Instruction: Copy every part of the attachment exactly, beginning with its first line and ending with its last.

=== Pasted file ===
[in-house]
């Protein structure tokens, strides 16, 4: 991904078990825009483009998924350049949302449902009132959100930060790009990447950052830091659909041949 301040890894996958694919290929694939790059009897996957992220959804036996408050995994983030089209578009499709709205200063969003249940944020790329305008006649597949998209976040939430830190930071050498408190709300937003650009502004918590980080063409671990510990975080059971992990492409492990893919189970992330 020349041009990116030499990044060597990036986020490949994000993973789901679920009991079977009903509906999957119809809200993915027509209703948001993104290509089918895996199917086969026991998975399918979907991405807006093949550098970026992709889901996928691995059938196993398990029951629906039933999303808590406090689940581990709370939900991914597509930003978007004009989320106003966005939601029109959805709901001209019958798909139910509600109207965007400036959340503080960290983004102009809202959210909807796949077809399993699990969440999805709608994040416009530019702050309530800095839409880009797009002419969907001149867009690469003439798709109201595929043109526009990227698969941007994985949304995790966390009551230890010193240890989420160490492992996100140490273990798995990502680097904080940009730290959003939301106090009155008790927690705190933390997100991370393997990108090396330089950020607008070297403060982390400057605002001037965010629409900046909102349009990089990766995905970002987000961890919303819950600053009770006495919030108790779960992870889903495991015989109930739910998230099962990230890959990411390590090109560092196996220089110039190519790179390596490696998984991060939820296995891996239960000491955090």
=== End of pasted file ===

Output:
[in-house]
């Protein structure tokens, strides 16, 4: 991904078990825009483009998924350049949302449902009132959100930060790009990447950052830091659909041949 301040890894996958694919290929694939790059009897996957992220959804036996408050995994983030089209578009499709709205200063969003249940944020790329305008006649597949998209976040939430830190930071050498408190709300937003650009502004918590980080063409671990510990975080059971992990492409492990893919189970992330 020349041009990116030499990044060597990036986020490949994000993973789901679920009991079977009903509906999957119809809200993915027509209703948001993104290509089918895996199917086969026991998975399918979907991405807006093949550098970026992709889901996928691995059938196993398990029951629906039933999303808590406090689940581990709370939900991914597509930003978007004009989320106003966005939601029109959805709901001209019958798909139910509600109207965007400036959340503080960290983004102009809202959210909807796949077809399993699990969440999805709608994040416009530019702050309530800095839409880009797009002419969907001149867009690469003439798709109201595929043109526009990227698969941007994985949304995790966390009551230890010193240890989420160490492992996100140490273990798995990502680097904080940009730290959003939301106090009155008790927690705190933390997100991370393997990108090396330089950020607008070297403060982390400057605002001037965010629409900046909102349009990089990766995905970002987000961890919303819950600053009770006495919030108790779960992870889903495991015989109930739910998230099962990230890959990411390590090109560092196996220089110039190519790179390596490696998984991060939820296995891996239960000491955090």